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As a starter for our upcoming live discussion on leveraged ETFs (Thursday at 2pm ET), we asked Roger a few questions regarding these products:
1) How, if at all, do you use leveraged ETFs in your own portfolios?

I have used ProShares Ultra Short S&P 500 (NYSEARCA:SDS) intermittently to hedge client portfolios. The weightings are always small -- initiating positions at 2-3% of the portfolio.

2) Do you see any significant tactical differences in the approaches of the leveraged ETF providers (ProShares, Direxion, Rydex) in terms of composition or methods of capturing the desired return? Do you prefer certain approaches over others?

I prefer using funds covering broad indexes. The daily compounding of the sector products can be very difficult to anticipate and can be very ineffective for hedging purposes. Likewise with the 3X products. The variability along these lines with SDS is, to me, acceptable.

3) Leveraged ETFs have been scrutinized all over for only being appropriate for short-term traders, due to the daily reset and problem of longer-term compounding. This summer, FINRA issued a direct warning to RIAs about the use of these ETFs in longer-term client portfolios. Do you think the leveraged ETF providers have done an adequate job in explaining these products? And do you think they are commonly misused by RIAs? Misused by retail investors?

No idea if they are commonly misused but there have been and always will be people (pros or otherwise) who will misuse products and levered ETFs are no different. Incompetence has always existed, so rules governing use of levered funds won't cure stupidity. People blow themselves up with options all the time, and levered ETFs are actually less risky than options in this regard because levered ETFs do not expire.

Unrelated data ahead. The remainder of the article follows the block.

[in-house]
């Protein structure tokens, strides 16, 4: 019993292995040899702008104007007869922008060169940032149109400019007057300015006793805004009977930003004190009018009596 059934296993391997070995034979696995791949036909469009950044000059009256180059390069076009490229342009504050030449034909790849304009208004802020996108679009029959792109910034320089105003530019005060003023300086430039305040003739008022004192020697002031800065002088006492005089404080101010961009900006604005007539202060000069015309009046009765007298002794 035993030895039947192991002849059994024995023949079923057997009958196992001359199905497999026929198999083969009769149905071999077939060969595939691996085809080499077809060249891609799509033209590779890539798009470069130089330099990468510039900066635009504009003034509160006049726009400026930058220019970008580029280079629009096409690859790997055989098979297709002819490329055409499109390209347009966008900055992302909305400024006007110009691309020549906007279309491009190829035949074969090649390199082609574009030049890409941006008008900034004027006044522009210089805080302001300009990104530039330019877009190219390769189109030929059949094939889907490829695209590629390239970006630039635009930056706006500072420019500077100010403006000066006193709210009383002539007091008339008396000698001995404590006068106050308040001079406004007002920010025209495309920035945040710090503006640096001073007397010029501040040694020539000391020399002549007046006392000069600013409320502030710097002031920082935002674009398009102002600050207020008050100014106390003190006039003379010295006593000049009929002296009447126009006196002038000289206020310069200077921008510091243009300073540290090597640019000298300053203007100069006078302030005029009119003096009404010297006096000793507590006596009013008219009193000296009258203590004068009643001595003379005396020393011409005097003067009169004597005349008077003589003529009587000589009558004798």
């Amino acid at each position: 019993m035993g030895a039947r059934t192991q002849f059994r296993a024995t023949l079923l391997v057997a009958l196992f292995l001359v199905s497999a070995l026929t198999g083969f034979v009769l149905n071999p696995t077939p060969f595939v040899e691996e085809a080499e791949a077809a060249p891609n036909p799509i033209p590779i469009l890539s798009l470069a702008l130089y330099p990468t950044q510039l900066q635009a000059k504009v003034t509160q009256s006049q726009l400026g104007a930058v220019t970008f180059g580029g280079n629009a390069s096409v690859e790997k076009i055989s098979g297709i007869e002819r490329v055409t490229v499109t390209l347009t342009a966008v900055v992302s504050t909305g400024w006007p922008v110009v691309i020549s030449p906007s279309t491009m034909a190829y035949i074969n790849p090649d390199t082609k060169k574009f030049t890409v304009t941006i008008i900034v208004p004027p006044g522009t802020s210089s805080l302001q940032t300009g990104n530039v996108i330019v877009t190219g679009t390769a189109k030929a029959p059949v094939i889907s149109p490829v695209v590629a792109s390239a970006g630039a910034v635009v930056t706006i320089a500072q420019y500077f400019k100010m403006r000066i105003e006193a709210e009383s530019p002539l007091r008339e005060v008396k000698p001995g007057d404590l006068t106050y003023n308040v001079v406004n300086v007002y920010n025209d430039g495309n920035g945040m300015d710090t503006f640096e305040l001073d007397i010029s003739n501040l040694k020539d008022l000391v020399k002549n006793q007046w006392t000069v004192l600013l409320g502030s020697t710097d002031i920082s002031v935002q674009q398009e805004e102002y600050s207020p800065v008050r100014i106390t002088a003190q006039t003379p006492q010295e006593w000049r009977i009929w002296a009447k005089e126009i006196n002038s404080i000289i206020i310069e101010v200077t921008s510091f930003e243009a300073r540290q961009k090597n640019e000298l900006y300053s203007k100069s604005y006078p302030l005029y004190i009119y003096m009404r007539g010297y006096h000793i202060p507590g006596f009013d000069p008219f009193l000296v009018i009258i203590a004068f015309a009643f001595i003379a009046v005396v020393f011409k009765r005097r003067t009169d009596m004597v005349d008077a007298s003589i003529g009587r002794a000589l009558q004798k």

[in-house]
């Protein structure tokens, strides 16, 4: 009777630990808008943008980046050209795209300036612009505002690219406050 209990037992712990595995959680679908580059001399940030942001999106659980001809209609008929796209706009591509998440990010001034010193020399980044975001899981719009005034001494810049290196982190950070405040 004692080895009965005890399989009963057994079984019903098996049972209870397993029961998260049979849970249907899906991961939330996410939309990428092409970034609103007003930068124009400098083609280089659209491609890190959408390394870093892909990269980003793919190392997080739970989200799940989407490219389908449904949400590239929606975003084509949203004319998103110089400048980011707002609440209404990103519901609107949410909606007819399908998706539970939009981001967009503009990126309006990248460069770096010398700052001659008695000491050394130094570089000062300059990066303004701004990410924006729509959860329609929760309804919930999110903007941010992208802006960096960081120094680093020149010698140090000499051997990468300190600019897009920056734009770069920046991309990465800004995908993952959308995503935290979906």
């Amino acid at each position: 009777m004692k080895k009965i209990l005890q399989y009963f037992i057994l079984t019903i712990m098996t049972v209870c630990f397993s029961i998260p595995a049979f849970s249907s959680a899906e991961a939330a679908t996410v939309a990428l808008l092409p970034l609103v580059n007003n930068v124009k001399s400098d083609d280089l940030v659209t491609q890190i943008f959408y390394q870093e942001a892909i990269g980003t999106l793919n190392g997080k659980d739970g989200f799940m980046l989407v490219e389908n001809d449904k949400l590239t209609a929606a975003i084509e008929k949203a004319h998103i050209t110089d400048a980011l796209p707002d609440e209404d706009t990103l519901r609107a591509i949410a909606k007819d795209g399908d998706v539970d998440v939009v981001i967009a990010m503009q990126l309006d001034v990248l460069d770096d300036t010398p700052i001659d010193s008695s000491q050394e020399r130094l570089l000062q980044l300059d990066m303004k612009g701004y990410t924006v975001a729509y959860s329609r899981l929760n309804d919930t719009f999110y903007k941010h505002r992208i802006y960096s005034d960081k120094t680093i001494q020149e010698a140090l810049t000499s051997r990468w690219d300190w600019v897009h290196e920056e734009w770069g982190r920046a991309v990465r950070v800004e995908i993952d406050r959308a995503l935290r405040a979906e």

4) What are your thoughts on MacroShares' leveraged housing exchange traded products (DMM, UMM)? Are these likely to face the same issues as the MacroShares oil products? If someone has a large percentage of net worth in home equity, would DMM make sense as a hedge against home prices falling?

I wrote about these for TSCM when they first came out. The point I made then, and still believe now, is that in addition to assessing where the index goes, holders also need to assess market expectations of the index. I don't really see the utility in hedging a home's value or hedging an investment property, but for those who do I would think a narrow product tied to where the property is would make more sense. These are not for me.